Fish thrive in the Channelsea River following the building of the Lee Tunnel
Thursday 1st December 2022 11:28
A fish caught and released during the ecological survey on the Channelsea River, November 2022.
- New survey of Channelsea River finds 12 species of fish – a positive indicator of a healthy watercourse.
- There have been no discharges of storm diluted sewage from Abbey Mills Pumping station since the building and commissioning of the Lee Tunnel in 2016.
- Thames Tideway Tunnel, due for completion in 2025, will significantly reduce discharges to the tidal River Thames at other locations, which will further improve the health of the river.
Twelve different species of fish are thriving in the Channelsea River, following the building of the Lee Tunnel and improvements to the river’s health, a new survey has found.
In November, a fish survey was carried out by Thames Water and environmental consultancy, Ricardo PLC, to understand the existing ecology in the Channelsea River, prior to the connection of the Thames Tideway Tunnel to the Lee Tunnel.
The findings show the Channelsea River is healthy and supports a wide variety of fish and other wildlife. In total, 714 fish from 12 different species were captured and measured using three different sampling techniques (fyke netting, seine netting and electrofishing), before being released back into the river.
Among the common bream, juvenile sea bass, roach, dace and perch that were found, the team recorded a 10lb sea bass – a rare find so close to Central London.
The survey was part of Thames Water’s work to prepare for the commissioning of the Thames Tideway Tunnel. The company has been working closely with the Environment Agency to understand how it can continue to protect the Channelsea River from storm discharges.
The Lee Tunnel was built as part of the Thames tideway improvements scheme to handle storm overflows, costing £700million. It is 7.2m in diameter, 6.4km long and runs from Abbey Mills Pumping station in Stratford to Beckton sewage works in Newham. At its peak the tunnel can accept 54 cubic metres per second, preventing Abbey Mills discharging into the small Channelsea River.
Since the Lee Tunnel was built and commissioned in January 2016, the river quality has improved, with no discharges of storm diluted sewage from Abbey Mills pumping station into the Channelsea since 2016.
The improvements have taken place alongside upgrades to increase the capacity of Thames Water’s Beckton sewage treatment works. The site upgrade cost over £600million and now treats 27 cubic meters of sewage per second.
When the Thames Tideway Tunnel is brought into service in 2025, it will also significantly reduce the frequency and volumes of storm discharges to the River Thames.
The survey findings and information on the health of the River Lee and Channelsea River indicate there could be similar further improvements to the health and variety of wildlife in the River Thames, when the Tideway Tunnel is fully operational.
John Sullivan, Head of Tideway Integration at Thames Water, said: “Our aim will always be to try and do the right thing for rivers and for the communities who love and value them. The findings of the Channelsea River fish survey highlight the benefits of building the Lee Tunnel and upgrades to our Beckton sewage treatment works to the waterways in this region. We continue to have an unprecedented amount of investment directed towards safeguarding rivers and streams across London and the Thames Valley and the completion of the Thames Tideway Tunnel will also deliver a huge reduction in the discharges to the tidal River Thames in London and further improve the overall health of the river.”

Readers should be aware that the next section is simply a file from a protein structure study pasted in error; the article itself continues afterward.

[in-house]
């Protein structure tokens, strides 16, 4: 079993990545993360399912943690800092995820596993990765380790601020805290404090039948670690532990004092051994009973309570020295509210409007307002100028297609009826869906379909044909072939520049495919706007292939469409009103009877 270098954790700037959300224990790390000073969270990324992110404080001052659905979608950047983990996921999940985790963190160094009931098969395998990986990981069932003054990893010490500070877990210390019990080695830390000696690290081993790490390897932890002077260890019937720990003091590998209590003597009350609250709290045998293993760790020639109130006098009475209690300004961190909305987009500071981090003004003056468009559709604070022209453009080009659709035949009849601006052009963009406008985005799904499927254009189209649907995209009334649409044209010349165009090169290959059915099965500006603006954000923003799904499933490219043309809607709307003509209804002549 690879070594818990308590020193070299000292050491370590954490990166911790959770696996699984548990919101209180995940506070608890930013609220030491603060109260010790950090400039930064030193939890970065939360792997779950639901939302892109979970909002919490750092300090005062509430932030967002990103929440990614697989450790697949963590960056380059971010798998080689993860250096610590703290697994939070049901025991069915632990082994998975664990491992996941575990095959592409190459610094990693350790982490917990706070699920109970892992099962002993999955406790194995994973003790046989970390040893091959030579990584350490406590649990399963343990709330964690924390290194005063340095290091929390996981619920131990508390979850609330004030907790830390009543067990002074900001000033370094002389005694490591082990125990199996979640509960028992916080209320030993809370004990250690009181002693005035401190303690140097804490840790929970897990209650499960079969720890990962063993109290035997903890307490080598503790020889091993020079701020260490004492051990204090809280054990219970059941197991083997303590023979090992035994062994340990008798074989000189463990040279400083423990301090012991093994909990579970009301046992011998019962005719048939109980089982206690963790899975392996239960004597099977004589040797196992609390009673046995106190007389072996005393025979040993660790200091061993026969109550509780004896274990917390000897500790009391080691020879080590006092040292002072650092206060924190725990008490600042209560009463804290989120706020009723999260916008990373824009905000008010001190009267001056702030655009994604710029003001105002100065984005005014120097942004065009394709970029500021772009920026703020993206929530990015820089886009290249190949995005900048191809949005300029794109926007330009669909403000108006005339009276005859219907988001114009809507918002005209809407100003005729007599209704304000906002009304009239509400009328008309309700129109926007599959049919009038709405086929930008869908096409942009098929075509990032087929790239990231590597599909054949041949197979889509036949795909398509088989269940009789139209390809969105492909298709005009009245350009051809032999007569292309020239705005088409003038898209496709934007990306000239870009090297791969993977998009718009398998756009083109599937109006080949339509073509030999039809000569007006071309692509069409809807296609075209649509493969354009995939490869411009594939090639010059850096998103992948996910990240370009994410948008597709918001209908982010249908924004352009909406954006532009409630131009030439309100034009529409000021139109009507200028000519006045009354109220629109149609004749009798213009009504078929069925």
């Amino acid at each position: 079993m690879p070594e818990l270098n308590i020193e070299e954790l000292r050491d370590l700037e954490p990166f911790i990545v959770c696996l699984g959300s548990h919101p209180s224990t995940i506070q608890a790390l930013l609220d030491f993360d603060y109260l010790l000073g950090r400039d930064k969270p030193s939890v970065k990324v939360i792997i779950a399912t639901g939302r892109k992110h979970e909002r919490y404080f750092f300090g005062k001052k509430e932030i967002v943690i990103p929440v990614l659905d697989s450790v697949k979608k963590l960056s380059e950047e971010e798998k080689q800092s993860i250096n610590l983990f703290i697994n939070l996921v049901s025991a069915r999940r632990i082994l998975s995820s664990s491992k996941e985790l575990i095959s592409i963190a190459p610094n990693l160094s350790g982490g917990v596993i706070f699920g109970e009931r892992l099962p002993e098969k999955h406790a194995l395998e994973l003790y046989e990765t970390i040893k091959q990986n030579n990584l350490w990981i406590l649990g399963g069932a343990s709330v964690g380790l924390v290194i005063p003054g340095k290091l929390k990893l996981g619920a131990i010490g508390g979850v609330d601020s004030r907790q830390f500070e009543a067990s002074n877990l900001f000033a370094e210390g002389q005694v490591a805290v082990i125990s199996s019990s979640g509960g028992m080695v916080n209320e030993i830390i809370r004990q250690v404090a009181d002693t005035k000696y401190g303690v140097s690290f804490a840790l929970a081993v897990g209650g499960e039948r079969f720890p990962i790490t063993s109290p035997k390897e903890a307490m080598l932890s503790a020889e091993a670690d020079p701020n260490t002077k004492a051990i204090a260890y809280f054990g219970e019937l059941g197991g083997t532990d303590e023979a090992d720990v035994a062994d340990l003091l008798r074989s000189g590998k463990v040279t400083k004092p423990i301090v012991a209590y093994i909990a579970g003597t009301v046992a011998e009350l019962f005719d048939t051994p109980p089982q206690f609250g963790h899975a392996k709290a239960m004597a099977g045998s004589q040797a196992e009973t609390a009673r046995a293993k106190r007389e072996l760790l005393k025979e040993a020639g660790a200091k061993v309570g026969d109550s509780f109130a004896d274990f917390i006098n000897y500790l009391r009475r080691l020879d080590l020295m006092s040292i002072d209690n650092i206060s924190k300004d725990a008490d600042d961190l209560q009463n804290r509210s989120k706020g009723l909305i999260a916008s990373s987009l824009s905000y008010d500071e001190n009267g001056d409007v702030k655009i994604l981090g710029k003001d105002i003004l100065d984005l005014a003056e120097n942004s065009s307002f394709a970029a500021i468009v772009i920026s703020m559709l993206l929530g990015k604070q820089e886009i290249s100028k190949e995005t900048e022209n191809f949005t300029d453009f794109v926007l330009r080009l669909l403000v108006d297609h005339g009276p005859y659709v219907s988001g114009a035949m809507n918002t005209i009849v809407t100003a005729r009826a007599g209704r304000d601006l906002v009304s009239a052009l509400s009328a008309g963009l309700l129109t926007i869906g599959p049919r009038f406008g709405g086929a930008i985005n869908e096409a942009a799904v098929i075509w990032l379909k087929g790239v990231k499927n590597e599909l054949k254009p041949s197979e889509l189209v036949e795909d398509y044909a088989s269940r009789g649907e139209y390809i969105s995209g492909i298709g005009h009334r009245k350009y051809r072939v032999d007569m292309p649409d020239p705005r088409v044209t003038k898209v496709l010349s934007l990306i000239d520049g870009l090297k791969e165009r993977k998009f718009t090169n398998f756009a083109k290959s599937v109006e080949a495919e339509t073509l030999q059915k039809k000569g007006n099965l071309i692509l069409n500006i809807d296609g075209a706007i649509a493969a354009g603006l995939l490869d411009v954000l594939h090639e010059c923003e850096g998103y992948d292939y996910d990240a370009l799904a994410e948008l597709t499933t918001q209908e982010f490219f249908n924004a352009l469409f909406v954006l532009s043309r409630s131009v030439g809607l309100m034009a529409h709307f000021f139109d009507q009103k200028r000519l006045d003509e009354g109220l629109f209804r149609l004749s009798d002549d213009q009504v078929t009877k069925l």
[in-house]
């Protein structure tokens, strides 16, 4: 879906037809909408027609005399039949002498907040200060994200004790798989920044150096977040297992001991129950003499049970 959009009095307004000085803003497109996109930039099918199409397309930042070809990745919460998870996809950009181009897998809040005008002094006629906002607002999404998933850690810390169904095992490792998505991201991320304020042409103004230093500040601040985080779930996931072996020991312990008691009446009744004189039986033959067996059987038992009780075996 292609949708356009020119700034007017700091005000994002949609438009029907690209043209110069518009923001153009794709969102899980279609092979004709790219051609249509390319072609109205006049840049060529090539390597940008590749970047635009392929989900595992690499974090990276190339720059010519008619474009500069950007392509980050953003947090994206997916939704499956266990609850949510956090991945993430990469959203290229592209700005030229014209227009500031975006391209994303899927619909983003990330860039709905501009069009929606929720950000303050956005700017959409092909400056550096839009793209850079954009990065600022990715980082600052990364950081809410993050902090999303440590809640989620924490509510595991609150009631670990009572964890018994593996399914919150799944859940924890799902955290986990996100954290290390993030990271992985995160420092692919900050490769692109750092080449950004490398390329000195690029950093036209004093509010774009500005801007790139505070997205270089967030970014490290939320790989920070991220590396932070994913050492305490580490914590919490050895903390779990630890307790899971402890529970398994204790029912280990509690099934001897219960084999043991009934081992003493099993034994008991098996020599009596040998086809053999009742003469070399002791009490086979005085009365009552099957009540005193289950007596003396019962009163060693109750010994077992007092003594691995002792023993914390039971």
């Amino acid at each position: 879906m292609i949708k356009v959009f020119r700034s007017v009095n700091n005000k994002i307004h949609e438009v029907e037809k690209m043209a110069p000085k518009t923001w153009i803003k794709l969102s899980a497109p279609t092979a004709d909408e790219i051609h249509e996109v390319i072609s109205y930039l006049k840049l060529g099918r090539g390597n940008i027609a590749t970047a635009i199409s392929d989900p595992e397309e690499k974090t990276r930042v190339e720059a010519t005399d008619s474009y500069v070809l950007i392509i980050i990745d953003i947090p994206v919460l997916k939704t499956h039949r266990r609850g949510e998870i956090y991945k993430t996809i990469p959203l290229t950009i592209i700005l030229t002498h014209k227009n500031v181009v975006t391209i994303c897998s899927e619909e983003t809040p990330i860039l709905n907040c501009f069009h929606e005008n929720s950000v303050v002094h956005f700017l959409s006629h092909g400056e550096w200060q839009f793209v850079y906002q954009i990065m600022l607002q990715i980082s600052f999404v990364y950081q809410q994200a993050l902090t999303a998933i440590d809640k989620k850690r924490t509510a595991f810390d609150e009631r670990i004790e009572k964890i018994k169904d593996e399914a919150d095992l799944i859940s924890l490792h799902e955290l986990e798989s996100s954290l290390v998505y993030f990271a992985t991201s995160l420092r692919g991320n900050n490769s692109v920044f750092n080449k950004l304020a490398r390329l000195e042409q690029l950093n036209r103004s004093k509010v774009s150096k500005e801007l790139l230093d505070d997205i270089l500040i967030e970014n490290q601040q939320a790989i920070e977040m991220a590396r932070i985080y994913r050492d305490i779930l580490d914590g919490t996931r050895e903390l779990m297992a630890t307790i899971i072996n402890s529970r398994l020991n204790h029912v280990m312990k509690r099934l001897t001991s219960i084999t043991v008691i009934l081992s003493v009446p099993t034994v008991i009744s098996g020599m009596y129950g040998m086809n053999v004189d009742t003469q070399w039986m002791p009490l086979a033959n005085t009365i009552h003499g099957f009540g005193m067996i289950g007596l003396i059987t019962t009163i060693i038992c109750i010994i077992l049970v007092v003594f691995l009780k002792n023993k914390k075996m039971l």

Steve Coates, Fish Scientist & Principal Ecological Consultant at Ricardo, said: “The results of this survey brought a smile to everyone involved. Finding a 10lb sea bass was quite amazing, I’ve never found a bass that large and that far up the Tideway and/or into the Tidal Creeks in my 31 years of working on the Thames.”
Thames Water’s shareholders have recently approved an additional £2 billion of investment into the business as part of Thames Water’s turnaround plan to improve performance and outcomes for customers, leakage and river health.
The company has also committed to a 50% reduction in the total annual duration of spills across London and the Thames Valley by 2030, and within that an 80% reduction in sensitive catchments.
Thames Water has started a £100 million upgrade of its Mogden sewage treatment works and is currently increasing sewage treatment capacity at a number of its other sewage works across the Thames Valley, including Witney and Fairford to be completed by 2025.
The Thames Tideway Tunnel is the third phase of a comprehensive environmental improvement programme of the tidal Thames for Thames Water customers and river users. It is due for completion in 2025 at a total investment of more than £4 billion. It will deliver a huge reduction in the discharges to the tidal River Thames in London and further improve overall health of the river.
- The deployment of three differing fish capture techniques during the survey, allowed for the breadth of species, across a range of size ranges to be captured and recorded, before being returned to the Channelsea River.
- The species recorded were common bream, roach, dace, perch, carp, feral goldfish, sea bass, flounder, thin lipped grey mullet and common goby, stickleback, minnow.
- Thames Water and Ricardo are also conducting an invertebrate survey in the river with results expected early next year.